Human Trafficking in the United States
American Intercontinental University Online
November 12, 2012
Until recently, in the US, the thought never occurred that Americans were trafficking Americans. The purpose of this paper is to inform the audience about the crime of human trafficking that is happening in the US and also to persuade them to take a stand and help do something to combat this crime.
Thesis: Human trafficking in the United States seems to be overlooked and not taken very seriously. Close to 20,000 women and children are trafficked in the US yearly. There seems to be nothing that can be done about it. Most times the victims are never heard from or seen again leaving very little of their known existence behind. Many think that this only happens in foreign countries, but many have been rudely awakened. According to the US Department of State, human trafficking is any situation where one person “holds another person in compelled service” (2011). 2010 was the first year the US actually ranked itself in the Trafficking in Persons Report alongside other countries; this shows just how much this crime has been overlooked until recently. Hypothesis: If those in authority were properly trained on what human trafficking entails and also trained on how to spot the signs that shows a victim is being trafficked then federal, local, and state law enforcement would have a better chance at fighting human trafficking. Communities and sometimes even law enforcement officials are completely clueless as to what human trafficking really is. This, in turn, leads to the victims being criminalized and released right back into the hands of those criminals that are trafficking them. My working solution will evolve through continued research and analysis. Measurement and analysis approach:
* 27 million people worldwide in modern day slavery.
* The ILO (International Labor Organization) estimated that 2.4 million people were the victims of human slavery from 1995-2005. * 2005: 1 million children were the victim of human trafficking in the global sex trade worldwide. * 161 countries report being affected by the crime of human trafficking. a. 127 countries report that people are being trafficking from them and then being exploited in 137 countries. This affects every continent and every kind of economy. * Fear of the unknown and cultural taboos usually keep victims from speaking out. * People turning blind eyes and deaf ears to the obvious exploitation of men, women, and children will always be a big hurdle when dealing with human trafficking. * The sex trade, work servitude, sex slaves, prostitution, and kidnapping, all of these words have one thing in common: human trafficking. * According to U.S. Department of Education (2007), thousands of men, women, and children are trafficked to the United States for the purposes of sexual and labor exploitation. * Children as early 10 years old are often targeted by traffickers. a. Younger children are easier to target and they are often seen as being more vulnerable and easier to control. b. Traffickers are becoming so focused on their trade that they are no longer just targeting kids from urban areas. They are targeting kids from well to do family and neighborhoods as well. c. Sometimes the search for the child victim after they have been taken is non-stop. Other times the families lose hope and the police seem to lose concern after a while. * The law requires that a person has to be missing for 24 hours before the police will get involved or before you can file a missing person’s report. a. By that time, some victims have already been moved across state lines or away from familiar surroundings. b. This lessens the victim’s chances of being found. The victim is then scared and frightened into doing whatever the traffickers want. * Human trafficking, according to the US Department of State, is any situation where one...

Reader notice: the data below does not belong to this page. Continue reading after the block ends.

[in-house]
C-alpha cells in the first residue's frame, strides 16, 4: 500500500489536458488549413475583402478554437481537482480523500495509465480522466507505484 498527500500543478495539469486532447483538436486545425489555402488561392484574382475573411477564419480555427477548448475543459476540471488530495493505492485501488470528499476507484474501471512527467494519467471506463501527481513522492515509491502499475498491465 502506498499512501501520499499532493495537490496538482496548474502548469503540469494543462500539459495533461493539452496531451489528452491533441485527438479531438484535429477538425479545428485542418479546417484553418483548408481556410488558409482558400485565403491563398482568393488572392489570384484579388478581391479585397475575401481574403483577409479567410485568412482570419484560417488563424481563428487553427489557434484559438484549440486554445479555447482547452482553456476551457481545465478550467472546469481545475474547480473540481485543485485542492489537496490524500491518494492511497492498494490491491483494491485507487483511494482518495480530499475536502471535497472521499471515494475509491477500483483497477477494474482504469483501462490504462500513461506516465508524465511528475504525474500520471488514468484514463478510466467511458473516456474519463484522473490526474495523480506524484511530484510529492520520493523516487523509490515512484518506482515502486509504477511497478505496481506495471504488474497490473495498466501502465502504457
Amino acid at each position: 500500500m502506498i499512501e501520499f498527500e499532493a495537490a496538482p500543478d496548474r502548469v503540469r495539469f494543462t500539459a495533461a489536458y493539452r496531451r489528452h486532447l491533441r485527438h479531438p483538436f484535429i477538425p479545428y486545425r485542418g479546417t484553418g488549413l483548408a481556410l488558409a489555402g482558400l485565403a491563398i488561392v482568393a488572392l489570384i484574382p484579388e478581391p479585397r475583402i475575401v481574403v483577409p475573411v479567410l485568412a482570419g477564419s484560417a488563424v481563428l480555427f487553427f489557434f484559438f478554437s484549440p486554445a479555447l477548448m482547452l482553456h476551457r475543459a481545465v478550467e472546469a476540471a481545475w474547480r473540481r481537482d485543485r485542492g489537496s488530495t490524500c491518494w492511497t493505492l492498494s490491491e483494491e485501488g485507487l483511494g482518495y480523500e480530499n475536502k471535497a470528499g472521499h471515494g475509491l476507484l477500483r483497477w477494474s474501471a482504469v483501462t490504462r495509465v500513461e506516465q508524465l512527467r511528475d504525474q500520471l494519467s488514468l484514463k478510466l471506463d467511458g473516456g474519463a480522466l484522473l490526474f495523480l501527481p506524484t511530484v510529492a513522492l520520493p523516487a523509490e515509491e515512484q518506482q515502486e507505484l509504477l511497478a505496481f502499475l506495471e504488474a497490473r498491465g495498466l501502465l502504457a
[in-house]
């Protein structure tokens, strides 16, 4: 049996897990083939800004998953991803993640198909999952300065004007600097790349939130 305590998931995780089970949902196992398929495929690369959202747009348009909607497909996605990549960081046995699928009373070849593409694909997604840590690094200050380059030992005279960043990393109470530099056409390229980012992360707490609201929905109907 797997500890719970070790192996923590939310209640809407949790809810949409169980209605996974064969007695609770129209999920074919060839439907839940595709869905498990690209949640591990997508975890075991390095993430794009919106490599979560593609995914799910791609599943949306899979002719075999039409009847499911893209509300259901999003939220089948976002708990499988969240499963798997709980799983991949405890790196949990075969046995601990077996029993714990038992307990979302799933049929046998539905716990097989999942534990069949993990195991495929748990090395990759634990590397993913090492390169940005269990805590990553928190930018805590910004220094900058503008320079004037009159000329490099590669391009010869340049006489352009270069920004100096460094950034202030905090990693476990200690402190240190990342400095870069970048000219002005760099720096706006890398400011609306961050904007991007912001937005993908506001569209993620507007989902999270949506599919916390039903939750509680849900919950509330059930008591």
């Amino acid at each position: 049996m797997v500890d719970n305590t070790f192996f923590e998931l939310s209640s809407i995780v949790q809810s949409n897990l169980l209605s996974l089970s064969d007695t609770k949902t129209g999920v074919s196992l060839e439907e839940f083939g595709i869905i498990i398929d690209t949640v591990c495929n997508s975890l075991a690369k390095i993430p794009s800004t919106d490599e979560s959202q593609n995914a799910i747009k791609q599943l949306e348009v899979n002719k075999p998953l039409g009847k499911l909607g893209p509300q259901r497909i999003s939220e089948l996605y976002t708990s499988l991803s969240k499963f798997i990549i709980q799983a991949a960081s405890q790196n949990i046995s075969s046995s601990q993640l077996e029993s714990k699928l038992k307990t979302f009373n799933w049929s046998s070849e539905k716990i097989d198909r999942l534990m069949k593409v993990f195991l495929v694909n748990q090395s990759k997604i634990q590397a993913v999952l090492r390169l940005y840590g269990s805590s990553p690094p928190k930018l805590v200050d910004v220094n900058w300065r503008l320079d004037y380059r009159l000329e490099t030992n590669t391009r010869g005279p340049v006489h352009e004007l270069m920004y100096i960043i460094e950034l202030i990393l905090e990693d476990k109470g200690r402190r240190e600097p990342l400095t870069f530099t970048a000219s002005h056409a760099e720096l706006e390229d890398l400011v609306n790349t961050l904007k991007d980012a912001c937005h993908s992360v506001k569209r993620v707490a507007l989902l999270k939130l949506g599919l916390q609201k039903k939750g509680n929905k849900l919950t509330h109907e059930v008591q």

References: Human Trafficking of Children in the United States (2006). US Department of Education. Retrieved from http://www2.ed.gov/about/offices/list/osdfs/factsheet.html
Human Trafficking Statistics. (2007). Retrieved from http://www.cicatelli.org/titlex/downloadable/Human%20Trafficking%20Statistics.pdf
Kristof, Nicholas. (2007, April 22). The New York Times: The 21st Century Slave Trade. Retrieved from http://select.nytimes.com/2007/04/22/opinion/22kristof.html?ref=humantrafficking
Piotrowicz, Ryszard. (2008, June 20). International Journal of Refugee Law: The UNHCR’s Guidelines on human trafficking. Retrieved from http://ijrl.oxfordjournals.org/content/20/2/242.full
Todres, Jonathan, Law, Otherness, and Human Trafficking (March 18, 2009). Santa Clara Law Review, Vol. 49, No. 3, pp. 605-672, 2009; Georgia State University College of Law, Legal Studies Research Paper No. 2009-07. Retrieved from SSRN: http://ssrn.com/abstract=1362542
U.S. Department of State: What Is Trafficking in Persons? (2011). Retrieved from http://www.state.gov/j/tip/rls/tiprpt/2011/164220.htm
U.S. Government Accountability Office. (2006). Human Trafficking: Better Data, Strategy, and Reporting Needed to Enhance U.S. Anti-trafficking Efforts Abroad. Retrieved from http://www.gao.gov/products/GAO-06-825
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